Who is this woman?

And why have I come to believe that she is my mother? Perhaps she is some god, and I her sibyl.

By sunset, the word had vanished.




Her Portrait in Codex

For as long as my conscious memory can recall, I have carried and cared for this mason jar, for this woman inside the mason jar, for this being, my mother. I know the concertina folds of her fingers pressed against the glass, the arterial delta of her wrists. The alarming perpendicularity of her knees and nose and thumbs. The stitching of her spine articulated within liquid.

I have fully accepted the nature of her existence from the outset, or so I believe.

Is she trapped? I may as well ask the blackberries in their pot of jam.

To all who understand the significance of her jar, she is absolutely caught in allusion to a fetus. Was I once similarly inside her?

What is she waiting to become? And how can I best help bring that to its fruition?

Or is hers a perpetual becoming, with no final moment of birth? She the queen of the liminal.




My Mother at Autumnal Equinox

Cats have followed us down to the lake this year. They were the kittens of the spring, and theirs are the mice whose fur is the color of dried leaves, of stones upturned in a field following the harvest. Her heartbeat swells and changes the pressure in the mason jar—the tin button on the lid plunges down, and then pops up, then down again.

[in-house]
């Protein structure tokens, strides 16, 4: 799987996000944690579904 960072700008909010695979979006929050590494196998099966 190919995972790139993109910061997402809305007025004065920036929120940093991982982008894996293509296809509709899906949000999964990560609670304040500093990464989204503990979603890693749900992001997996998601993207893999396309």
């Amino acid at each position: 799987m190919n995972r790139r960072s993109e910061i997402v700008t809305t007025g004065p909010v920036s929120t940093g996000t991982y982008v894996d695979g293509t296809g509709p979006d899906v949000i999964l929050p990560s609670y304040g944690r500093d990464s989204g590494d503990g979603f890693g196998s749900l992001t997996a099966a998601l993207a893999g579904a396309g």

My mother is the source of other legends that are concealed within the kind of arcanery that allows for few new pupils—clearly, these texts suggest she is an augur.

And apparently ancient.

According to them, she is directing the birds, the fishes, the snails. She is advocating for the perpetual return of the comets, whose tails she commands with genius precision. Because of her, the absolute fecundity of a supernova.

When I plunge her briefly into the chilling waters of the lake, I finally understand. That which is most powerful must most comprehensively be contained. For an example, consider the word: without its form, our utterances would be screams.